The origin of structure in the Universe is a central problem in Physics. Its solution will not only inform our understanding of the processes by which matter became organized into galaxies and clusters, but it will also help uncover the identity of the dark matter, offer insights into events that happened in the early stages of the Big Bang and provide a useful check on the values of the fundamental cosmological parameters estimated by other means.
Because of its non-linear character, lack of symmetry and general complexity, the formation of cosmic structure is best approached theoretically using numerical simulations. The problem is well posed because the initial conditions - small perturbations in the density and velocity field of matter - are, in principle, known from Big Bang theory and observations of the early Universe, while the basic physical principles involved are understood. The behaviour of the dark matter is governed primarily by gravity, while the formation of the visible parts of galaxies involves gas dynamics and radiative processes of various kinds. Using cosmological simulations it is possible to follow the development of structure from primordial pertubations to the point where the model can be compared with observations.
Over the past few years, there has been huge progress in quantifying observationally the properties of galaxies not only in the nearby universe, but also in the very distant universe. Since the clustering pattern of galaxies is rich with information about physics and cosmology, much effort is invested in mapping the distribution of galaxies at different epochs. Two large ongoing surveys, the US-based Sloan Digital Sky Survey (York et al. 2000), and the Anglo-Australian "2-degree field galaxy redshift survey" (2dFGRS, Colless et al. 2001), are revolutionizing our view of the nearby universe with order of magnitude increases in the amount of available data. Similarly, new data collected in the past five years or so have, for the first time, opened up the high redshift universe (1) to detailed statistical study (Steidel et al. 1996).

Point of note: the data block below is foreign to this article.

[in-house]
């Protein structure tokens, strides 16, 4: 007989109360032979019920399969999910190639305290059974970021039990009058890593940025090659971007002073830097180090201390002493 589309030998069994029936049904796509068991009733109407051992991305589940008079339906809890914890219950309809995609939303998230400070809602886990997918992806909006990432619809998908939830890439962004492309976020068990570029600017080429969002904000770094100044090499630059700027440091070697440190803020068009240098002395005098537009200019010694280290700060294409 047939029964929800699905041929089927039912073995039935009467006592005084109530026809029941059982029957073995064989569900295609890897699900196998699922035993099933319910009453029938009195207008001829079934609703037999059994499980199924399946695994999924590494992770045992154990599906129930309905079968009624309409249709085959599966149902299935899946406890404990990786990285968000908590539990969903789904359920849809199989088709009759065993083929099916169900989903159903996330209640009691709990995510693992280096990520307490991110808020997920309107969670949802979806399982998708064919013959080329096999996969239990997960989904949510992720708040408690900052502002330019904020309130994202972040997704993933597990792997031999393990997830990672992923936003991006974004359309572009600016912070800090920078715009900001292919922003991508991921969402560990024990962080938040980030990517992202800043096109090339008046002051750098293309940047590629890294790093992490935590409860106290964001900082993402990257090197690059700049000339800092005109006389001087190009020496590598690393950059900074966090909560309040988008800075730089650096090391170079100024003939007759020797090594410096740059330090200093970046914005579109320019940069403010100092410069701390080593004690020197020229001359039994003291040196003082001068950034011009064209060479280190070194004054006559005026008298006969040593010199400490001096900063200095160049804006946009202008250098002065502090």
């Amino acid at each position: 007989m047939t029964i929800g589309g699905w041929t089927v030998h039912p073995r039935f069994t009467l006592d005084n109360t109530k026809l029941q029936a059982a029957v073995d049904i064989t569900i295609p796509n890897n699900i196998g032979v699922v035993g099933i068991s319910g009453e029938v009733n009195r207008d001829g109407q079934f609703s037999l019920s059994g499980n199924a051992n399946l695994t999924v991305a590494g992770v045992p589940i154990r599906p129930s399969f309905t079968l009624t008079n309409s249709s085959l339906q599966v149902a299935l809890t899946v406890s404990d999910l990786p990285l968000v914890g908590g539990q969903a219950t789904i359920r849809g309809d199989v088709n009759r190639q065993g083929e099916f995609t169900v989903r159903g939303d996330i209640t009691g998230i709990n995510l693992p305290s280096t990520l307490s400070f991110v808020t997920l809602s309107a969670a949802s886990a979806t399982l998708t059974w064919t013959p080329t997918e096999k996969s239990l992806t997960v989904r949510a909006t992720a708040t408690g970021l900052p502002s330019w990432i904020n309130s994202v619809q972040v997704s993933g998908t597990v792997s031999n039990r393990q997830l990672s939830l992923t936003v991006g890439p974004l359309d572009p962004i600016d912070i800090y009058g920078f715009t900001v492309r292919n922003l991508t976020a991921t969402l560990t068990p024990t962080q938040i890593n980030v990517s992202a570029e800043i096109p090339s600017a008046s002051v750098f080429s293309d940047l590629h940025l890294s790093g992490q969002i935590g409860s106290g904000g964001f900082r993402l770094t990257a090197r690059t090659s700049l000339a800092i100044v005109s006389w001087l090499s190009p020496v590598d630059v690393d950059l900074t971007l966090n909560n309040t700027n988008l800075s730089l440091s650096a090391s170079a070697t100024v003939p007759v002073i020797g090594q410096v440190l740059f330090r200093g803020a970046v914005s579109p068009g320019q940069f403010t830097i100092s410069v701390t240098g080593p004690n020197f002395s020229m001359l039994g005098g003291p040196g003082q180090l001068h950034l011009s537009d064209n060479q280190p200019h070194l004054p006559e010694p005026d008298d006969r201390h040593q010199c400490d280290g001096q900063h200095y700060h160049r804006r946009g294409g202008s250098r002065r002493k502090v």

The advent of large computers, particularly parallel supercomputers, together with the development of efficient algorithms, has enabled the accuracy and realism of simulations to keep pace with observational progress. With the wealth of data now available, simulations are essential to interpret astronomical data and to link them to physical and cosmological theory.
1 In cosmology, distances to galaxies are estimated from the redshift of their spectral lines; higher redshifts correspond to more distant galaxies and thus to earlier epochs. Back.